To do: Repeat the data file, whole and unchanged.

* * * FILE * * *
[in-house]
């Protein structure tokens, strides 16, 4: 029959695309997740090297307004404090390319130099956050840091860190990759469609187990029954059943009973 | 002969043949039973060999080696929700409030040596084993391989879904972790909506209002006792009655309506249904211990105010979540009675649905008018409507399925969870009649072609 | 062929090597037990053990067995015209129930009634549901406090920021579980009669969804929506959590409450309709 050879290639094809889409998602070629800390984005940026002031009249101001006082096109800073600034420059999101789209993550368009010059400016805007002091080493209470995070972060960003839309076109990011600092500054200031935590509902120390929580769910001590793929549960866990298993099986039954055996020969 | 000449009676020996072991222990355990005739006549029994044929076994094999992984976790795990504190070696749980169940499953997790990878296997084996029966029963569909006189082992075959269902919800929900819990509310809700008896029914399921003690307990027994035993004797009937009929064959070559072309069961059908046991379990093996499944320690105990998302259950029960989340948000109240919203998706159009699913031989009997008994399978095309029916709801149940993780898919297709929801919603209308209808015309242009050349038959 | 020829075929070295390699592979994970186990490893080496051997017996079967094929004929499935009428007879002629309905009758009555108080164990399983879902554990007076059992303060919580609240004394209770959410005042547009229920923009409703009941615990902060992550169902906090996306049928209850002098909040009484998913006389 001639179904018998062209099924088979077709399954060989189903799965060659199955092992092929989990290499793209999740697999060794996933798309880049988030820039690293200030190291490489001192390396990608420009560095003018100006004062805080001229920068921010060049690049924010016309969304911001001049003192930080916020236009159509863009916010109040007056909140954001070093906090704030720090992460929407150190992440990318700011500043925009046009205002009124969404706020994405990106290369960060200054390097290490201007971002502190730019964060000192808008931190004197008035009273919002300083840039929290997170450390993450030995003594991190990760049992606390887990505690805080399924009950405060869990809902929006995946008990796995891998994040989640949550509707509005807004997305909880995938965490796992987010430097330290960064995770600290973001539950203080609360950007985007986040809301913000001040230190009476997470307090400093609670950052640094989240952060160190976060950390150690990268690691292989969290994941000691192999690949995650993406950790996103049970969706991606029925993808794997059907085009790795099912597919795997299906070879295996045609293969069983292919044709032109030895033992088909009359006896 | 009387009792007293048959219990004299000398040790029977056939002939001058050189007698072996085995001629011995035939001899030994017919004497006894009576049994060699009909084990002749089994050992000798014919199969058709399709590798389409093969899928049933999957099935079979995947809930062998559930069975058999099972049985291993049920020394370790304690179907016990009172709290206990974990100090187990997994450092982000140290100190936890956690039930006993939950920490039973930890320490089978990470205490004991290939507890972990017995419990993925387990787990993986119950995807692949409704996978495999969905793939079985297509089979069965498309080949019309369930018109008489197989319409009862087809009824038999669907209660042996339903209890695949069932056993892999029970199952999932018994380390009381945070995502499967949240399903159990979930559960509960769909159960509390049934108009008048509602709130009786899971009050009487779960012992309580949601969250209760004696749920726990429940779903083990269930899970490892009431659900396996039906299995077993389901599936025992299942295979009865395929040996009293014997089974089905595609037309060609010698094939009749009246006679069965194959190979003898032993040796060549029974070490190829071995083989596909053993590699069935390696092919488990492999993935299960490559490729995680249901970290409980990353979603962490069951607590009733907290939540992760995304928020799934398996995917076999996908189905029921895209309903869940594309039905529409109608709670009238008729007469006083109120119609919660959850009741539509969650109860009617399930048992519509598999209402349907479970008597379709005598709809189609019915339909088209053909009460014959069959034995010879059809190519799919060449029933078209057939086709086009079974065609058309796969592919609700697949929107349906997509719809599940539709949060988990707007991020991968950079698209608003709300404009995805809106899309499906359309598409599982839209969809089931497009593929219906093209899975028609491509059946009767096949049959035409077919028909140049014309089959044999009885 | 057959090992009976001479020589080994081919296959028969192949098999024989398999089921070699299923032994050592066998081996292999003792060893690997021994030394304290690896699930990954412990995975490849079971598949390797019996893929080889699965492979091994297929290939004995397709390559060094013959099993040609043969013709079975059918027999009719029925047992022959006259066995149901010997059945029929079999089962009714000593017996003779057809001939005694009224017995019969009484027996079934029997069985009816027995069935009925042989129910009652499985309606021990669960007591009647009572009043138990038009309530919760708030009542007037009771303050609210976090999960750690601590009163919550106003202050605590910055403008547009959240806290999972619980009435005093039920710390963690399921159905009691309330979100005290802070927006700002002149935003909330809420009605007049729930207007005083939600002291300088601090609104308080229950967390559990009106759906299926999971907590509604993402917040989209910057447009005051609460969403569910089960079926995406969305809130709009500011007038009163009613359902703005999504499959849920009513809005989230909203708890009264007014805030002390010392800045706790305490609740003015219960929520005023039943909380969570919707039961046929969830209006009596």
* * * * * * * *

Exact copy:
[in-house]
């Protein structure tokens, strides 16, 4: 029959695309997740090297307004404090390319130099956050840091860190990759469609187990029954059943009973 | 002969043949039973060999080696929700409030040596084993391989879904972790909506209002006792009655309506249904211990105010979540009675649905008018409507399925969870009649072609 | 062929090597037990053990067995015209129930009634549901406090920021579980009669969804929506959590409450309709 050879290639094809889409998602070629800390984005940026002031009249101001006082096109800073600034420059999101789209993550368009010059400016805007002091080493209470995070972060960003839309076109990011600092500054200031935590509902120390929580769910001590793929549960866990298993099986039954055996020969 | 000449009676020996072991222990355990005739006549029994044929076994094999992984976790795990504190070696749980169940499953997790990878296997084996029966029963569909006189082992075959269902919800929900819990509310809700008896029914399921003690307990027994035993004797009937009929064959070559072309069961059908046991379990093996499944320690105990998302259950029960989340948000109240919203998706159009699913031989009997008994399978095309029916709801149940993780898919297709929801919603209308209808015309242009050349038959 | 020829075929070295390699592979994970186990490893080496051997017996079967094929004929499935009428007879002629309905009758009555108080164990399983879902554990007076059992303060919580609240004394209770959410005042547009229920923009409703009941615990902060992550169902906090996306049928209850002098909040009484998913006389 001639179904018998062209099924088979077709399954060989189903799965060659199955092992092929989990290499793209999740697999060794996933798309880049988030820039690293200030190291490489001192390396990608420009560095003018100006004062805080001229920068921010060049690049924010016309969304911001001049003192930080916020236009159509863009916010109040007056909140954001070093906090704030720090992460929407150190992440990318700011500043925009046009205002009124969404706020994405990106290369960060200054390097290490201007971002502190730019964060000192808008931190004197008035009273919002300083840039929290997170450390993450030995003594991190990760049992606390887990505690805080399924009950405060869990809902929006995946008990796995891998994040989640949550509707509005807004997305909880995938965490796992987010430097330290960064995770600290973001539950203080609360950007985007986040809301913000001040230190009476997470307090400093609670950052640094989240952060160190976060950390150690990268690691292989969290994941000691192999690949995650993406950790996103049970969706991606029925993808794997059907085009790795099912597919795997299906070879295996045609293969069983292919044709032109030895033992088909009359006896 | 009387009792007293048959219990004299000398040790029977056939002939001058050189007698072996085995001629011995035939001899030994017919004497006894009576049994060699009909084990002749089994050992000798014919199969058709399709590798389409093969899928049933999957099935079979995947809930062998559930069975058999099972049985291993049920020394370790304690179907016990009172709290206990974990100090187990997994450092982000140290100190936890956690039930006993939950920490039973930890320490089978990470205490004991290939507890972990017995419990993925387990787990993986119950995807692949409704996978495999969905793939079985297509089979069965498309080949019309369930018109008489197989319409009862087809009824038999669907209660042996339903209890695949069932056993892999029970199952999932018994380390009381945070995502499967949240399903159990979930559960509960769909159960509390049934108009008048509602709130009786899971009050009487779960012992309580949601969250209760004696749920726990429940779903083990269930899970490892009431659900396996039906299995077993389901599936025992299942295979009865395929040996009293014997089974089905595609037309060609010698094939009749009246006679069965194959190979003898032993040796060549029974070490190829071995083989596909053993590699069935390696092919488990492999993935299960490559490729995680249901970290409980990353979603962490069951607590009733907290939540992760995304928020799934398996995917076999996908189905029921895209309903869940594309039905529409109608709670009238008729007469006083109120119609919660959850009741539509969650109860009617399930048992519509598999209402349907479970008597379709005598709809189609019915339909088209053909009460014959069959034995010879059809190519799919060449029933078209057939086709086009079974065609058309796969592919609700697949929107349906997509719809599940539709949060988990707007991020991968950079698209608003709300404009995805809106899309499906359309598409599982839209969809089931497009593929219906093209899975028609491509059946009767096949049959035409077919028909140049014309089959044999009885 | 057959090992009976001479020589080994081919296959028969192949098999024989398999089921070699299923032994050592066998081996292999003792060893690997021994030394304290690896699930990954412990995975490849079971598949390797019996893929080889699965492979091994297929290939004995397709390559060094013959099993040609043969013709079975059918027999009719029925047992022959006259066995149901010997059945029929079999089962009714000593017996003779057809001939005694009224017995019969009484027996079934029997069985009816027995069935009925042989129910009652499985309606021990669960007591009647009572009043138990038009309530919760708030009542007037009771303050609210976090999960750690601590009163919550106003202050605590910055403008547009959240806290999972619980009435005093039920710390963690399921159905009691309330979100005290802070927006700002002149935003909330809420009605007049729930207007005083939600002291300088601090609104308080229950967390559990009106759906299926999971907590509604993402917040989209910057447009005051609460969403569910089960079926995406969305809130709009500011007038009163009613359902703005999504499959849920009513809005989230909203708890009264007014805030002390010392800045706790305490609740003015219960929520005023039943909380969570919707039961046929969830209006009596």